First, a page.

Crop circles in Ireland? Yes, technically, but not the kind of crop circles you’d associate with aliens. It sure does look like those same types of circles depending on how you look at them. In this case, however, once again, Google Maps has allowed researchers to see into our human (not alien) past.
After a long drought period in Ireland, Anthony Murphy, founder of the Mythical Ireland group, looked at new images in parts of the countryside using the Google Maps program.
What he uncovered turned out to be at least 50 archaeological sites that were previously unknown to researchers. A gallery of those images is below. According to Murphy, the sites are extremely difficult to find since there are no traces of ancient monuments on the ground. It’s likely the people who lived there all these years never realized that the land they farmed hid the ancient history it does.
Some of the sites, which include ringforts and medieval enclosures from the Iron Age and barrows that date back to the Bronze Age. All of the new sites date to between a few hundred years old to 4,000 years old and were found in Carlow, Dublin, Kildare, and Meath. Some are speculating that some of the sites date back as far as 6,000 years ago. The new sites generally range in size from 60 to 330 feet (20 meters to 100 meters) in diameter, while some sites found previously are three times that size.
The team got very lucky with the timing of the Maps imagery. Google regularly updates its aerial photos, and had they looked just a month earlier, never would have spotted the rings. They looked all throughout the summer of 2018, after a lengthy drought and heatwave killed off most of the tillage fields, making the sites more visible.
Had they looked when the grass was healthy, they never would have spotted them – and you can’t see them on the ground either. But what does healthy, greener grass have to do with finding archaeological sites?
“The ditch features retain whatever trace moisture is in the ground a little more effectively than the surrounding soil, and so the crops growing out of the archaeological features tend to be a tiny bit greener and healthier. From the air, what you get is a contrast between the healthier and less healthy crops, revealing the shape and size of the structures beneath the surface. It’s fascinating.”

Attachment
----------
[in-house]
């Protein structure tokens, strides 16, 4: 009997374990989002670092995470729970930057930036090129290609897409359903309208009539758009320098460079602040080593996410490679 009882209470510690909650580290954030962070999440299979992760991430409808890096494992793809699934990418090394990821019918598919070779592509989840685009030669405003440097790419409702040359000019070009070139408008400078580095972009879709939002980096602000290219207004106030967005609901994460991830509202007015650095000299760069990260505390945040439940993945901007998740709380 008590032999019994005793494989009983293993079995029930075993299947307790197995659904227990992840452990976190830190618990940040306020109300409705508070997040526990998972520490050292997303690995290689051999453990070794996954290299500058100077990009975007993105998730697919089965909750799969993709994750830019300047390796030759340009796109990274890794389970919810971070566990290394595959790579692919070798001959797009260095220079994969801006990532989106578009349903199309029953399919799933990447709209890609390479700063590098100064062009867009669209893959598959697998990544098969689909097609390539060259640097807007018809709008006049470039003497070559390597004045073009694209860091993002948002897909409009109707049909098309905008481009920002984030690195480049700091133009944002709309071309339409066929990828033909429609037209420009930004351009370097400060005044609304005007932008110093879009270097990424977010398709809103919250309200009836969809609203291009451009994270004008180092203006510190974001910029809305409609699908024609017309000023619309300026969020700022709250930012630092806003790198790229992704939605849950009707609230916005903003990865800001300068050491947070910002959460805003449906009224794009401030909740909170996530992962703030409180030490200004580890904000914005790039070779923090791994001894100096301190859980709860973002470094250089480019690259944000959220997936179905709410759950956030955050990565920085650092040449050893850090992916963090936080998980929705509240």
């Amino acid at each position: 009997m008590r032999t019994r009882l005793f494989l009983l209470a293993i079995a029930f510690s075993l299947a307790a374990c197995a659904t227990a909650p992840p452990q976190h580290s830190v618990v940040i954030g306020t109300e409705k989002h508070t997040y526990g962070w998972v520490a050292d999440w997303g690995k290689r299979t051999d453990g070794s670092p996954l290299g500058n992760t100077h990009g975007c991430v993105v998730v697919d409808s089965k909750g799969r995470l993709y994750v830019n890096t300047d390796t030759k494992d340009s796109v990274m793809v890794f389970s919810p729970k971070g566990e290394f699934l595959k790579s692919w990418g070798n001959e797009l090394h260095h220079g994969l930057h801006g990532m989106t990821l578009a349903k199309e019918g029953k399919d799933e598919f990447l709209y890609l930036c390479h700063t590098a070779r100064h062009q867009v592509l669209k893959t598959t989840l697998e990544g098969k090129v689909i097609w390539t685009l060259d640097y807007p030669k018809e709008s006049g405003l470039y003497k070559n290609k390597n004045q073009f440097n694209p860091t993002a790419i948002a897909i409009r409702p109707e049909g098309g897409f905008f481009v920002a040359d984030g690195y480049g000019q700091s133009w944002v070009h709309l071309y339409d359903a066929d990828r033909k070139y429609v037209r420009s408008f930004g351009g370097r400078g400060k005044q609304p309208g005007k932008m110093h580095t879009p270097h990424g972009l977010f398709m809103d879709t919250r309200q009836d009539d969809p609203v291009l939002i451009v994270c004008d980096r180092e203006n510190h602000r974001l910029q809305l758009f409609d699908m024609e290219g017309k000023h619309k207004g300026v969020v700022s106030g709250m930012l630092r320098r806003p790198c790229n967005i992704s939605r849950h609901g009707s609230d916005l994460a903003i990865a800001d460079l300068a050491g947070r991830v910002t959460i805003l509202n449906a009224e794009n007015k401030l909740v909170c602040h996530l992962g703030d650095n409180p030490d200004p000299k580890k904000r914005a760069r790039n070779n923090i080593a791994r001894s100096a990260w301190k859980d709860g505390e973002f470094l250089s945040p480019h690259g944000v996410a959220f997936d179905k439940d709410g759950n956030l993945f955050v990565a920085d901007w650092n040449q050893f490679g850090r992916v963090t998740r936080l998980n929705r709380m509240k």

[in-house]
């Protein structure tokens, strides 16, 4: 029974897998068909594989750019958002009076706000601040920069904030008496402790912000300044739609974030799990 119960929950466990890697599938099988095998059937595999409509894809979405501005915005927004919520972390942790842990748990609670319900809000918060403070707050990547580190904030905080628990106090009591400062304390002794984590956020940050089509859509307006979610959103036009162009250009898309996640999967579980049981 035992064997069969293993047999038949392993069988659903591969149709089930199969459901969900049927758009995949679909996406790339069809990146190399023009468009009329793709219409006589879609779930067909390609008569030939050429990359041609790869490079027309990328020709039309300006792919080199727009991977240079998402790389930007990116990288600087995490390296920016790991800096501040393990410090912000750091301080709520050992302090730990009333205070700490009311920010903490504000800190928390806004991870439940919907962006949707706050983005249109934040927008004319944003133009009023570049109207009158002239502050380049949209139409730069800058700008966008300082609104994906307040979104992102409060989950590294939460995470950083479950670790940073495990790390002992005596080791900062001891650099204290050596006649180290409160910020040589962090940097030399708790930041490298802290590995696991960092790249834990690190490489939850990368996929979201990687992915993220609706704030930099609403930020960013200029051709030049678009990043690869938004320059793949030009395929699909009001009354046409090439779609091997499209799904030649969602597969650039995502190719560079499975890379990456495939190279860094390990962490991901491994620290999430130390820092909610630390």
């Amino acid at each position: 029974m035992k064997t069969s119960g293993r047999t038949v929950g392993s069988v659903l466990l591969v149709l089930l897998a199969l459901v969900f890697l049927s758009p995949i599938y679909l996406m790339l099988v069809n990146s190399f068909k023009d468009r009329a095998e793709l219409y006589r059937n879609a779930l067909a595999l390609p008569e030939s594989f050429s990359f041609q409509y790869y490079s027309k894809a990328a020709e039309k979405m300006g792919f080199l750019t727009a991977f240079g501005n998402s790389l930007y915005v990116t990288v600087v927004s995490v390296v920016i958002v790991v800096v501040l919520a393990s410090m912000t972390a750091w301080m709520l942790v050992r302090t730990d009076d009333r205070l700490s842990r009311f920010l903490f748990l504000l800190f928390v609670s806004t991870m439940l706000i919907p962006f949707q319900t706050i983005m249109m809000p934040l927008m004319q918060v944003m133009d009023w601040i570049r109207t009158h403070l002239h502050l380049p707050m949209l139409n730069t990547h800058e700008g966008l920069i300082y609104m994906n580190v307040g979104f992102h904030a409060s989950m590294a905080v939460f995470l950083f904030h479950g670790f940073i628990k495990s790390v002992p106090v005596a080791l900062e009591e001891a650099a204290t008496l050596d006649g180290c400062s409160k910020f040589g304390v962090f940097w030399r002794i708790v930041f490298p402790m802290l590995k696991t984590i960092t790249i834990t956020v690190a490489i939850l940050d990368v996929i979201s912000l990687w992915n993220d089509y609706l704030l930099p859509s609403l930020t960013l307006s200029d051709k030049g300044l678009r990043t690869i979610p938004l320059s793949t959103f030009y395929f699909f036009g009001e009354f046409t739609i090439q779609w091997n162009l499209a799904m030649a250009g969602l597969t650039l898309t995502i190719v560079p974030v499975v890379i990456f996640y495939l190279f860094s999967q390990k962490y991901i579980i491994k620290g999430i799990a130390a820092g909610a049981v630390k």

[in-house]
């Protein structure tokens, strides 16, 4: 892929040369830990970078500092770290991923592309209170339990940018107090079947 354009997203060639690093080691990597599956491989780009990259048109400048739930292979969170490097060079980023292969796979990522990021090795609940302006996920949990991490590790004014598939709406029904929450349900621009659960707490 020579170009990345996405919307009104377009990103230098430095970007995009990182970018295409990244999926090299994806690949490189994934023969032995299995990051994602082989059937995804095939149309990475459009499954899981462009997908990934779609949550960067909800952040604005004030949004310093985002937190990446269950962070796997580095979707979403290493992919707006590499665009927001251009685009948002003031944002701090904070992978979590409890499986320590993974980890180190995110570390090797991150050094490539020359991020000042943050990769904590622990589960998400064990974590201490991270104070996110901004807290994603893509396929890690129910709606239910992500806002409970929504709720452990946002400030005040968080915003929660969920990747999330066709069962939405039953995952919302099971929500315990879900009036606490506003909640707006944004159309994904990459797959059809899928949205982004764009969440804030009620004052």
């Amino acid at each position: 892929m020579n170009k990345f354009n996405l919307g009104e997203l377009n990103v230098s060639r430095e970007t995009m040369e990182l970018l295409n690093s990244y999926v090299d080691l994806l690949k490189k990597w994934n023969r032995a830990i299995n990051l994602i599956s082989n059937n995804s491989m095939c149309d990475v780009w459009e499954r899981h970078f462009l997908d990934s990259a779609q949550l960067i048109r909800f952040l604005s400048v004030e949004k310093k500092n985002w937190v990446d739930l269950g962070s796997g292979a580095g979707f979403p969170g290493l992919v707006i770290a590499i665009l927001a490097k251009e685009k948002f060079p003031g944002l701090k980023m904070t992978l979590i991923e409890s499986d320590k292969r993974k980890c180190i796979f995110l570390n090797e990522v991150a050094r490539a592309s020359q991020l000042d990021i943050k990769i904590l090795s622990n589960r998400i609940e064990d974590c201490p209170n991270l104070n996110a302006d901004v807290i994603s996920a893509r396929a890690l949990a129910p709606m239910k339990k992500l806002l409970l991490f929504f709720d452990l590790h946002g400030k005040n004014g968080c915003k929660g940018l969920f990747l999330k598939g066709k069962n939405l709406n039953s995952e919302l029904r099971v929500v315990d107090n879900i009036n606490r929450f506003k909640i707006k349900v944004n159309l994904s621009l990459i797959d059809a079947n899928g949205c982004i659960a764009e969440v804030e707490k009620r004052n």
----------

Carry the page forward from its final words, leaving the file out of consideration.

Essentially, the weight of the stones used to build the ancient structures made them sink into the earth, creating ditches. Because the ditches tend to retain more water than the surrounding soil, the grass that grows in the ditches tends to stay healthier longer and appears brighter than the grass beside it. When the group looked, they saw the greener grass, saw the patterns, and later confirmed that the sites were of archaeological importance.
According to Murphy, the last time it might have been possible to discover sites in this way was 1976 — the last time Ireland had such a severe drought.
After finding the sites, Murphy reported them to the National Monuments Service for further study. This was the second time in 2018 Murphy made a discovery like this. He is also responsible for finding a previously unrecorded Neolithic henge in Newgrange.
Anthony Murphy was “gobsmacked” on Tuesday night of this week when he discovered a never-seen-before giant henge monument in the Boyne Valley not far from Newgrange.https://t.co/3OFtBbz7jj
— Farmers Journal (@farmersjournal) July 11, 2018
Rock art, including art from prehistoric times, have also been found, and many of the archaeological sites found in Ireland have some religious significance.
Minister for Culture, Heritage and the Gaeltacht, Joseph Madigan, T.D., said of the henge that:
“This new information is a graphic illustration of the extent and density of the ritual and ceremonial sites associated with the Newgrange Passage Tomb. This stunning new archaeological data provides fresh, spectacular and unique insights into the origins and development of the Neolithic landscape and society.”
See some of the available photos of all of the new sites below, and view all previously found sites, all of which are available to the public at the Archaeological Survey Database website.